Sears lost money in its first two quarters of this year, reflecting falling sales and markdowns. Its cash on hand fell to $658 million in the quarter ended July 30 from $1.2 billion a year earlier. Total borrowings rose to $3.6 billion in the quarter from $3.2 billion in the same period last year.
Sears’ position as the nation’s biggest seller of appliances (Kenmore and other brands combined) has also eroded over the past decade as big-box home improvement stores populated the landscape.
Sears stores held a 30.4% share of the appliance retail market for the year ended Sept. 30, based on revenue sales, according to Louisville, Ky.-based Stevenson TraQline’s quarterly market survey, released Friday. That figure is down from the four previous years. At its peak Sears’ share was about 40%.
A recent Consumer Reports report found that as a major appliance retailer, Sears stores rank near the bottom of the pack, but it’s a different story for the brands. They rate highly in both Consumer Report lab tests and reader surveys.
The Kenmore Intuition is the consumer publication’s top-rated vacuum. And it recommends a wide range of Kenmore and Craftsman products, including six refrigerators, four dishwashers, three ranges, eight dryers, five washing machines, four gas grills, five lawn mowers, two cordless drills, one leaf blower and one snowblower.
Sears is saying little about its plans for its brands. The company declined to make an executive available to discuss its brand strategy.
Larry Costello, a spokesman, said in a written statement that Sears “will work to grow our market share of certain branded products that currently have limited penetration but high potential.” He added: “In particular, we will target those products and categories where shopping and purchase decisions are driven by convenience, impulse or necessity.”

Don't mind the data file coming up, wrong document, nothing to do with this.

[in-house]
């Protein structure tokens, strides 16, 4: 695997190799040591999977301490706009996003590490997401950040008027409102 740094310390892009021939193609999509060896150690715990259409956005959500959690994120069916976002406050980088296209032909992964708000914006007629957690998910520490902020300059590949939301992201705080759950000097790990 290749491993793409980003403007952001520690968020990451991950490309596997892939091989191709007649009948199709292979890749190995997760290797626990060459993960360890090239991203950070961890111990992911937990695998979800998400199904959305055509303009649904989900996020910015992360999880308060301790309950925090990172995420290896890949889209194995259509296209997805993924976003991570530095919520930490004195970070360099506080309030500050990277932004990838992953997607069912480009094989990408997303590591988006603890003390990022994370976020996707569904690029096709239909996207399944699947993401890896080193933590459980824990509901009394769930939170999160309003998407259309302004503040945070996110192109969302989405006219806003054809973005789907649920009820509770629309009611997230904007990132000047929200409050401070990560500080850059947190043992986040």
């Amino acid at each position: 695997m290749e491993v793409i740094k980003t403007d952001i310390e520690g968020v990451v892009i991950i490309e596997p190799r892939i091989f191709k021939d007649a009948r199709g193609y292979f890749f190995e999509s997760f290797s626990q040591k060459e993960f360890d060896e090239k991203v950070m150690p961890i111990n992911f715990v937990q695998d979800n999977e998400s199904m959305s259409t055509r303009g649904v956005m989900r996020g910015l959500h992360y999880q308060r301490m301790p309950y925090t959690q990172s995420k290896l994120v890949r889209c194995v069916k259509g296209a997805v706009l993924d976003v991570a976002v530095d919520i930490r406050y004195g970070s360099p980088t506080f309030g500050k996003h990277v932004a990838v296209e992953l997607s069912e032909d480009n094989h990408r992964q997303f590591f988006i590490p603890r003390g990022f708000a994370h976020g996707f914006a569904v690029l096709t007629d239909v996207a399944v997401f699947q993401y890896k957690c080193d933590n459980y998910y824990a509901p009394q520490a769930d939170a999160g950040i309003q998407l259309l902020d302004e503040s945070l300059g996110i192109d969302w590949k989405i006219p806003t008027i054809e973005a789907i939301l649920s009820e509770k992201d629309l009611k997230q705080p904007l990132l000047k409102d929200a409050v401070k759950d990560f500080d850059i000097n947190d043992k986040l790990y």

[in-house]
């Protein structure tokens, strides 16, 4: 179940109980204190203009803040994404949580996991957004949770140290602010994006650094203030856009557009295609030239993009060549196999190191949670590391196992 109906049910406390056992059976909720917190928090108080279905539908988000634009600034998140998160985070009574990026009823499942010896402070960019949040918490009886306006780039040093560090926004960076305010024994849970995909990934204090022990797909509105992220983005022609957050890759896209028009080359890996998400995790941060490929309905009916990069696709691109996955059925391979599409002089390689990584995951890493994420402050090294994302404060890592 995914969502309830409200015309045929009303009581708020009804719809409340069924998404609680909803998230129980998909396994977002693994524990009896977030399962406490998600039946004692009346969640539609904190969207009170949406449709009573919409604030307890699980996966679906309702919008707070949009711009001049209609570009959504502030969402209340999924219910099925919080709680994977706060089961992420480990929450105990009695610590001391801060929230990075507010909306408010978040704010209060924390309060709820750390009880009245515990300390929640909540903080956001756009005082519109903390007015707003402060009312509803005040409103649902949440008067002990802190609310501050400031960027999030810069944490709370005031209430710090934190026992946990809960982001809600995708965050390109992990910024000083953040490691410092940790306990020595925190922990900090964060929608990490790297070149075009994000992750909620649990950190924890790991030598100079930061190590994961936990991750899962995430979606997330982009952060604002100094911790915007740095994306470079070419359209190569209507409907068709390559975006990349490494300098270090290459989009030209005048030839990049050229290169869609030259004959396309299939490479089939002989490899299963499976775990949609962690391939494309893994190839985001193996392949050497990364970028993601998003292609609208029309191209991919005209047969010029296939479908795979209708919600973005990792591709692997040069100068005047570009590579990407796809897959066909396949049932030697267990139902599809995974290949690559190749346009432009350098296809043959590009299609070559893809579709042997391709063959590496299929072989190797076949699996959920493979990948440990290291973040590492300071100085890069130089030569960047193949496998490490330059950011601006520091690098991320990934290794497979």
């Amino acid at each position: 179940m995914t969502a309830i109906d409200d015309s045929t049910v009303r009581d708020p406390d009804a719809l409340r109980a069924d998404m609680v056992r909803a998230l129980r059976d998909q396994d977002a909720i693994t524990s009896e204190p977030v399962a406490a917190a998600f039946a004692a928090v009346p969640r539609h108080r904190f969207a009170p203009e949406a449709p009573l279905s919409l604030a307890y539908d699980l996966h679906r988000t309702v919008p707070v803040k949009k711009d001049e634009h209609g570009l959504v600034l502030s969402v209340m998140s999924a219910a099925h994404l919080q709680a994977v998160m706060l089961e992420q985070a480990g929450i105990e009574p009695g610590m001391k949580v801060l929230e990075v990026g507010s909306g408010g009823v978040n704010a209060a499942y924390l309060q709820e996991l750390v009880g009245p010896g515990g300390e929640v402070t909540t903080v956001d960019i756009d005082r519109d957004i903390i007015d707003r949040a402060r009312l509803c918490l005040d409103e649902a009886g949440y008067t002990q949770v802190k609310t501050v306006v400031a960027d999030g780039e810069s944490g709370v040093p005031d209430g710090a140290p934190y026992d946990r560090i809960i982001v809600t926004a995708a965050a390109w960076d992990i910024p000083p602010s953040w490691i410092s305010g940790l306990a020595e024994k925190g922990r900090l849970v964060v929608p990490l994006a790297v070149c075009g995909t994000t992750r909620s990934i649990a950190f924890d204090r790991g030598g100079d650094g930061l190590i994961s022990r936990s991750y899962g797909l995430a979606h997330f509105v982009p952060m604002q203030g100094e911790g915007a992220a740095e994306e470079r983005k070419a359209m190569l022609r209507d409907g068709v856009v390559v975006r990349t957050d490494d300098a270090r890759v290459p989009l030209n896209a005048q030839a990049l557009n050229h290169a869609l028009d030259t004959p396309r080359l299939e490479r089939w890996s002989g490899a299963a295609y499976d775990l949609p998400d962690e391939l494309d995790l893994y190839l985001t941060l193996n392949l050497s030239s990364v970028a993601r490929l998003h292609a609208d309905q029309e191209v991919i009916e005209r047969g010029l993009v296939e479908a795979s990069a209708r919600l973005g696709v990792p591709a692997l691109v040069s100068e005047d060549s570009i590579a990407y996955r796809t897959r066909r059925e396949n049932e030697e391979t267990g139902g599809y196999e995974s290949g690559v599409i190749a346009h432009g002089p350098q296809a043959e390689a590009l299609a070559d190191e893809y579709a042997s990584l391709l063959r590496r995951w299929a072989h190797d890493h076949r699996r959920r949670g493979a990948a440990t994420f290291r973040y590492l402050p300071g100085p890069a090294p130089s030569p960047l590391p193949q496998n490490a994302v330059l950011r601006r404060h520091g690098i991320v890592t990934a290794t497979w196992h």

Sears declined to comment on its relationship with Costco and its search for a licensing agency, aside from saying, “We have no immediate plans to sell Kenmore appliances outside of the family of Sears retail formats.”
Officials at Costco, based in Issaquah, Wash., declined to comment on its relationship with Sears.
Giving rival retailers access to exclusive in-house brands goes against the grain of what most big retail chains are doing these days. Retailers from Macy’s to Wal-Mart are investing money in developing their own labels in an effort to stand out from competitors, attract more shoppers to their stores and boost profits by cutting out the middleman.
But Sears isn’t a typical retailer. It is a holding company of assets controlled and run by hedge fund guru Edward Lampert, whose expertise is financial engineering, not merchandising.
Three years ago, Lampert formed a separate business unit around the Kenmore, Craftsman and DieHard brands and hired former Procter & Gamble executive Guenther Trieb to run it. Trieb left the chief brand post to be replaced by former Lehman Brothers executive Scott Freidheim in February. Freidheim resigned in August, and now Sears is searching for a third executive to run the unit.
Sears’ challenges hardly end with choosing a chief brands officer. However far it goes with this strategy, the company still must grapple with what to do with its thousands of stores.
“Strong brands like these should be driving shoppers to their stores where they can buy other merchandise,” said Steven Platt, director of Platt Retail Institute, an industry think tank. “Now, with other retailers carrying the brands, the store becomes even more irrelevant.”